[Standards] Securely converting a 1:1 chat into a MUC

Georg Lukas georg at op-co.de
Tue Dec 20 18:18:50 UTC 2016


a modern XMPP messenger needs to provide a seamless way to create a
"privte" group, either by inviting a bunch of folks or by upgrading a
1:1 chat into a conference.

XEP-0045 §7.9 explicitly defines this use case as follows:

| Now the first person decides to include a third person in the
| discussion, so she does the following:
| 1. Creates a new multi-user chatroom
| 2. Sends history of the one-to-one chat to the room (this is purely
|    discretionary; however, because it might cause information leakage,
|    the client ought to warn the user before doing so)
| 3. Sends an invitation to the second person and the third person,
|    including a <continue/> element (optionally including a 'thread'
|    attribute).

Unfortunately, all of these points are flawed, or as an xsf@ regular
wrote "a bit of a pain to implement sanely".

#1 omits precise instructions on how to make a non-public invite-only
MUC. It mentions §10.1.2 "Creating an Instant Room", but there it is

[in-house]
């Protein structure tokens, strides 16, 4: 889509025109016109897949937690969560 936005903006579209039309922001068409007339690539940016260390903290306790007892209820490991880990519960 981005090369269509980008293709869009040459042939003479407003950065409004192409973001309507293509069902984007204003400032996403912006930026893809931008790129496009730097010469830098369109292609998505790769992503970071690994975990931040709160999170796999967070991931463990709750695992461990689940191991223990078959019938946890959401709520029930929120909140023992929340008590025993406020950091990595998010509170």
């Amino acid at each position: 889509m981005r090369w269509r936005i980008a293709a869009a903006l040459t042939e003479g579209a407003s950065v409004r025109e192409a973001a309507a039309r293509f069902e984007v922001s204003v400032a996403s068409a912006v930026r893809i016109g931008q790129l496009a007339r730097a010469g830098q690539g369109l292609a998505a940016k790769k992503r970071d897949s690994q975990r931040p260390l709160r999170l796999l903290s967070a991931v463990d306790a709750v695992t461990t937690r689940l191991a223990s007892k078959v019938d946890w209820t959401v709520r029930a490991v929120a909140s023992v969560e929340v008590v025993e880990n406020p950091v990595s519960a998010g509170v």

only described how to send back an empty form; the actual parameters
for an "instant room" are never defined.

#2 breaks message attribution in the history (for plain-text messages,
and it also violates the other user's privacy) and wreaks havoc if any
kind of encryption is in place.

#3 is using mediated invitations which can not be securely attributed
to the initiating user. While a direct invitation (§7.8.1) can be
checked for an according presence subscription from the sending JID, a
mediated invitation might contain "the bare JID, full JID, or occupant
JID of the inviter", making it essentially useless.

Existing implementations don't speak a common language here, and many
are susceptible to auto-join-on-invite, leading to exposure of presence
or other sensitive information.

I'd like to see a coherent UX and protocol specification for how a
client should convert a 1:1 chat into a MUC, which kind of messages
should be sent in this use case and how a client should react to such
invitations without leaking sensitive information.

Maybe somebody could write it down here or extend the page at

Then we could improve the UX of XMPP a bit more.

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